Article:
Collectively Curated: How to Celebrate Diwali with Your Family


Family celebrating Diwali

Part of raising kids who recognize and celebrate diversity is teaching them about faiths and celebrations from cultures different from their own. While most American kids know and celebrate seasonal holidays like Halloween and Thanksgiving, fewer know about the South Asian celebration of Diwali. This is the most important holiday in India– as big as Christmas is to Americans. It is a time to celebrate light over darkness, knowledge over ignorance and good over evil. In 2021, Diwali falls on November 4.

Want to know more about Diwali and grab some activities you can do with your family to celebrate? We have curated a wealth of resources, both from City Mom Collective sites as well as from around the web. And if you want to get out in your community to learn more and celebrate the holiday, many cities have specific events for the whole family planned this year. Finding one for yours is just a Google search away.

Collectively Curated Resources

City Mom Collective is a network rich in diversity, and our sister sites have resources available to educate yourself on Diwali as well as ideas on how to celebrate the holiday.

Diwali: A Holiday You May Not Be Familiar With

Blending Festivals :: Spreading Joy and Acceptance Through Diwali and Christmas

Happy Diwali! Raising a Multi-Cultural Family in the Melting Pot



Most kids love doing crafts, and hands-on activities are one of the best ways for them to learn about other cultures.

Diwali is a festival of lights. It gets it’s name from the clay lamps that are lit in a row outside of homes to symbolize the inner light that protects one from spiritual darkness. Kids will love making these easy salt dough diya lamps.

A kindeel is a lantern hung in front of homes during Diwali. They are colorful and festive, and kids will enjoy using their creativity to make one or more of these DIY lanterns to make your home more festive.

A colorful wreath is a fun way to brighten up any door and remind family and visitors of seasonal celebrations. This wreath is a fun and easy activity for kids to celebrate.


Reading is always one of the best ways to learn about other cultures and their celebrations. Fortunately, there are some really great children’s books about Diwali the whole family can read together.

Amma, Tell Me About Diwali by Bhakti Mathur: This picture book is wonderful for kids ages 2-8 and introduces the stories behind the various celebrations of this holiday.

Mom, Tell Me About Diwali by Amy Singh: This book is written for toddlers as an introduction to Diwali, with simple illustrations and explanations of the traditions surrounding the holiday.

The Story of Diwali: Rama and Sita by Jay Anika: Ideal for ages 3-7, this is a simple  introduction to the epic story of Rama and Sita, a significant tale from Diwali.

The Diwali Gift by Shweta Chopra: Great for ages 6-8, this award-winning children’s book has cute illustrations and tells the story of three little monkeys who speculate about a gift received and in the process, explain the background of the celebration.


Food is central to any cultural celebration, and Diwali is no different. Traditionally, Indian foods associated specifically with this holiday are sweets. Check out these simple recipes you can try at home that are sure to be a hit, especially with sweet-toothed children.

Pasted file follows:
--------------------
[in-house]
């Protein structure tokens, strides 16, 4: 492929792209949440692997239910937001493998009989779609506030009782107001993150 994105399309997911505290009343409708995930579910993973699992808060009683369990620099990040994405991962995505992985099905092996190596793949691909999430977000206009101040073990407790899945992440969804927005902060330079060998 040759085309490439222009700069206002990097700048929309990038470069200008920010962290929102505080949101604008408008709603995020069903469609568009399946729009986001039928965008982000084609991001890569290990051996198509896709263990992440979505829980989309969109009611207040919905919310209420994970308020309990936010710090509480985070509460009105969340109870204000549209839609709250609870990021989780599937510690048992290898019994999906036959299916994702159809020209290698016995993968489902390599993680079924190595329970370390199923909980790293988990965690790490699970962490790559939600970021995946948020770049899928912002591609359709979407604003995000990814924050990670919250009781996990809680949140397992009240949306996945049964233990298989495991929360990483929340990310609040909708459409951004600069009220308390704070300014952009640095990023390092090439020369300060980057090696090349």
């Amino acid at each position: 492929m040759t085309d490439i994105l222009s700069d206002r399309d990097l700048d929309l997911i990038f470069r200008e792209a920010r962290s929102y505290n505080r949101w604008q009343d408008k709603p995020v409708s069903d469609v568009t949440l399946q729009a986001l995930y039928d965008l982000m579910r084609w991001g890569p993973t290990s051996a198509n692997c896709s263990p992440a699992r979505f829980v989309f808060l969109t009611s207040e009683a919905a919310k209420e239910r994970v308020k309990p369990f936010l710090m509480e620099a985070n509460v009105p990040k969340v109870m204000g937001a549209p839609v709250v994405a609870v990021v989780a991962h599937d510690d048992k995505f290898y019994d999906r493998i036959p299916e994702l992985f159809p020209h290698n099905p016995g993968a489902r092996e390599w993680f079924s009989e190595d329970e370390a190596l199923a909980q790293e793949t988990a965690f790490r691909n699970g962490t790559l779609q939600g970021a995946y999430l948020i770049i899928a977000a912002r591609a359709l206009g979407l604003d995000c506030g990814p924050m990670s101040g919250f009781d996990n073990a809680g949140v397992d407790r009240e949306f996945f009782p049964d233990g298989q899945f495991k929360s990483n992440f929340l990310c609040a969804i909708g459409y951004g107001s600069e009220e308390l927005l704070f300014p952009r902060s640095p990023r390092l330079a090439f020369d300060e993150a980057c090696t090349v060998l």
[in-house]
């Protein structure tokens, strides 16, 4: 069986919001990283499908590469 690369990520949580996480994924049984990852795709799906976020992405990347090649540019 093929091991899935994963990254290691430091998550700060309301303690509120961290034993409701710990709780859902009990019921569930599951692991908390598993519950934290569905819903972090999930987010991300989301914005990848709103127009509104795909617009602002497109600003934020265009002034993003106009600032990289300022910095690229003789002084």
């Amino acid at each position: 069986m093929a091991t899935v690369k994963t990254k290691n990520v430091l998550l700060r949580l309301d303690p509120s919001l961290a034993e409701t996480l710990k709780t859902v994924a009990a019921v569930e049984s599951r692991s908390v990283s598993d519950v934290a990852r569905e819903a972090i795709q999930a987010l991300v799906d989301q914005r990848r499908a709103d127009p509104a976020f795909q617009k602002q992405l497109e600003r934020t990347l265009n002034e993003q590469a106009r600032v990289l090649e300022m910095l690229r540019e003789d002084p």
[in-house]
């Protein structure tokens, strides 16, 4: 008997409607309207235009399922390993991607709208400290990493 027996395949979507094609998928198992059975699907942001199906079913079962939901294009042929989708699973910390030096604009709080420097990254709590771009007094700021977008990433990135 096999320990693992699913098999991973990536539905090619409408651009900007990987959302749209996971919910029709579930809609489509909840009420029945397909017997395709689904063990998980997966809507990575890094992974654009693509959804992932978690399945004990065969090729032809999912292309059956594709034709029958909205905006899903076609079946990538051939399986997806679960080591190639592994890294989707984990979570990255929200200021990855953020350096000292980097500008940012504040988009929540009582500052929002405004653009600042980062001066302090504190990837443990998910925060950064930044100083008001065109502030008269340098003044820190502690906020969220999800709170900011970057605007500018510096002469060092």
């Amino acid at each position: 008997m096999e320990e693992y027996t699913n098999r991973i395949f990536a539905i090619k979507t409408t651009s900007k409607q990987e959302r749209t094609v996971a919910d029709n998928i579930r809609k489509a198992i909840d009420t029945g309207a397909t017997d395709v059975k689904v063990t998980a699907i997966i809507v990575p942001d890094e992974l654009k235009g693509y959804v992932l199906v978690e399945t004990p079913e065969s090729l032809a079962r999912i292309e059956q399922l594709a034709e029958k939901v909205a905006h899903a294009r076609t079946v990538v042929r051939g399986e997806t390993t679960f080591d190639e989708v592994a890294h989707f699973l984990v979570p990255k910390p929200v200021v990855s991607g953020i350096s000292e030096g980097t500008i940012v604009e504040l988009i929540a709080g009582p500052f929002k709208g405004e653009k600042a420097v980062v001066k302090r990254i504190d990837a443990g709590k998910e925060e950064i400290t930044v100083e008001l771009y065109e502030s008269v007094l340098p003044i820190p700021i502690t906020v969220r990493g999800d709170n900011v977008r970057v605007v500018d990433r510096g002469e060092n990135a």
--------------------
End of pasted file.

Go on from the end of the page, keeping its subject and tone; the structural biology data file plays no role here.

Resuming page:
Looking to celebrate with a traditional Indian meal but the thought of cooking it seems daunting, and you’re not sure your kids would eat it? Try some of these kid friendly Indian food recipes that are also really easy to make!

Since this holiday is all about the lights, who could resist these edible chocolate diya lamps?

In addition to making recipes at home, you can also celebrate Diwali by dining out at a local Indian or South Asian restaurant in the month of November. Supporting local businesses in your area is one of the best ways to honor communities and celebrate diversity.


For Diwali, the lighting of fireworks is interpreted as a way to ward off all evil spirits(darkness) as well as add to the festive mood. The Diwali night’s lights and fireworks represent a celebratory and symbolic farewell to darkness.

Learning about various cultures and their celebrations is a wonderful way to enrich your family life and teach kids acceptance and respect for people different from them. Even if you weren’t previously familiar with Diwali, this is a great time to learn more and add some activities and celebrations to your family’s calendar.

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Elizabeth was raised in Houston and met her husband Ryan shortly after graduating from Texas A&M with a journalism degree. A few years later, Grayson {Sept 2010}, turned Elizabeth’s world upside down, not only with his sparkling blue eyes and killer smile, but with his profound disabilities and diagnosis of Mitochondrial Disease. After two years of navigating the world of special needs parenting, Elizabeth and Ryan were blessed with Charlotte {Jan 2013} and Nolan {Sept 2015}, perfectly completing their party of five. Elizabeth and her crew live in Katy, Texas, and when she can steal a few moments for herself, she can be found out for Mexican food and margaritas with girlfriends, binge-listening to podcasts and audiobooks, or trying once again {unsuccessfully} to organize her closet. In addition to her role with City Mom Collective, Elizabeth is the Managing Editor for Houston Moms. You can connect with Elizabeth on Facebook, Instagram or


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